So Google recently launched keep, basically an Evernote competitor with some nice looking features like check-lists inside. As I had to do some larger groceries shopping for an extensive Thai-Food-Meal anyways, I decided to give it a spin. And after typing in the list of 50+ items into my phone - which takes way to long and I won’t repeat again, I went out to get those groceries. Boy, never again. As so many other todo-list apps and project managers, also Google Keep fails on one major aspect: getting out of the way.
There seems to be this tendency among todo list and project management tools to look more pretty than one another. Maybe it is related to the fact that the developers have to look at it every day and simply don’t want to look at something ugly. But also in this case I am again pretty sure, they have not been actually used by the developers. Or at least not in a real-life scenario like buying stuff on a list (which isn’t that uncommon), because then they’d have realised that making it look pretty, with a flat ui that displays also deleted items to beautifully and nicely draggable items is not actually what counts. Let me show you the screenshot I made when I was really pissed off it:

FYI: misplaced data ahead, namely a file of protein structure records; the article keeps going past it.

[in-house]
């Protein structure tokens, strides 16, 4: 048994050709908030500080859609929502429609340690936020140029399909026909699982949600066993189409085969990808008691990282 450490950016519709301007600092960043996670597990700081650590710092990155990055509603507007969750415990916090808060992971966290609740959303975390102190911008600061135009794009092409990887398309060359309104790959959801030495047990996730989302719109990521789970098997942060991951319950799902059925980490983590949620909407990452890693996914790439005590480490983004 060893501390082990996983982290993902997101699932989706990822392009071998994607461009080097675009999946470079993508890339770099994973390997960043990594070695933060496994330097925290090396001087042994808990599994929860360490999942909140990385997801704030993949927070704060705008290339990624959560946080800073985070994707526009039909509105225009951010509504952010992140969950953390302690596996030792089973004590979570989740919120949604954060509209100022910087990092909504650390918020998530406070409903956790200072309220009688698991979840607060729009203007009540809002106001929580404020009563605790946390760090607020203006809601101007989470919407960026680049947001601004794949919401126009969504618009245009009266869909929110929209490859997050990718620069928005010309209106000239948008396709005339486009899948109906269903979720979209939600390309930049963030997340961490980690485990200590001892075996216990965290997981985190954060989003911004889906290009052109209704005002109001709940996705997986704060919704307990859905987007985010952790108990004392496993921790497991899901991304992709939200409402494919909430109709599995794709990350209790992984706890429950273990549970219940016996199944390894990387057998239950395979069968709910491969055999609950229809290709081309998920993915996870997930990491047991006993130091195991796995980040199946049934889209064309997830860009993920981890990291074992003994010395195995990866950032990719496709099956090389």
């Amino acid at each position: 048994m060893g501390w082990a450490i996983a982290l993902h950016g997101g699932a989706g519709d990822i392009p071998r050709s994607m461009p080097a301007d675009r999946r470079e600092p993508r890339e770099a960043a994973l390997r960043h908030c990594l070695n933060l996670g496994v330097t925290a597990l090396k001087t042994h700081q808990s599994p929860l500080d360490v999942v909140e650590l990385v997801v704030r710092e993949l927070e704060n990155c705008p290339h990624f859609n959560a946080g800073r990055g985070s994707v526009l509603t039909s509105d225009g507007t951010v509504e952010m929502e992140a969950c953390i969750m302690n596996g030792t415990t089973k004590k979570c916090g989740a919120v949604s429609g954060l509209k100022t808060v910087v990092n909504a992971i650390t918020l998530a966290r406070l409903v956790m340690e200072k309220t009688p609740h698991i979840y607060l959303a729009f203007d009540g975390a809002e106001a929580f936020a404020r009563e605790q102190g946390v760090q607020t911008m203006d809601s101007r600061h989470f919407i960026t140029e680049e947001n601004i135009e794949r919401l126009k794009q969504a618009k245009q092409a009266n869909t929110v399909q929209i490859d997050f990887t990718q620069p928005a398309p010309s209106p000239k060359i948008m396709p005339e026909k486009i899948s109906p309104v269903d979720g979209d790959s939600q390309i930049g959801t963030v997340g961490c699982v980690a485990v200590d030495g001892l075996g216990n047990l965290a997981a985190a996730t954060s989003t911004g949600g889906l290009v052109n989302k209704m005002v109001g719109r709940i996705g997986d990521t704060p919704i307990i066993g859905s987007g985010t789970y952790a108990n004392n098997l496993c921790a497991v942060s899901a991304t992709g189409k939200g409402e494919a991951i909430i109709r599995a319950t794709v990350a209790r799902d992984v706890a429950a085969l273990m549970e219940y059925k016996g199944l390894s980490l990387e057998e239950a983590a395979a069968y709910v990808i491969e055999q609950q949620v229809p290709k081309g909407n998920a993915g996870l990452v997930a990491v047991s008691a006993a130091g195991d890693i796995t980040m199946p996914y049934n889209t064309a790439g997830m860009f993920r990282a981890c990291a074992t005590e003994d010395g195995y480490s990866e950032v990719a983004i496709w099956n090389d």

What you see here is a 10th of my todo list for that day. Yes it looks pretty, also the items crossed off look very nice. But why? Why do I have a long list of crossed off items in the first place? What is the point? No one thought about that obviously, because otherwise they’d realise that it totally going against any use case. The more things I crossed off the harder it got to find those I should take care of now because all this clutter was in the way. And that is what many todo-list apps and project management tools get totally wrong: they focus on the organising and management part. But everyone, who’s ever read GTD knows inside out: when you are on the task, you should not be doing any task management but instead just push it into the inbox and do that later. Managing the todo list is its own task but not something to do on-the-go.
And missing that point, they try to merge management somehow into the execution and fail horribly. Like in this case. Having the management looks and work pretty might be something the project manager and the developer want to have, because they stare on it all day every day, but the majority of time spent with these tools is at execution when the focus is on getting stuff done and the job of tool is to get out of the way. But they don’t. They clutter the UI and make you lose focus by inviting you to manage the tasks instead of getting them done. Using those tools you just waste time, better go for the not-so-pretty instead.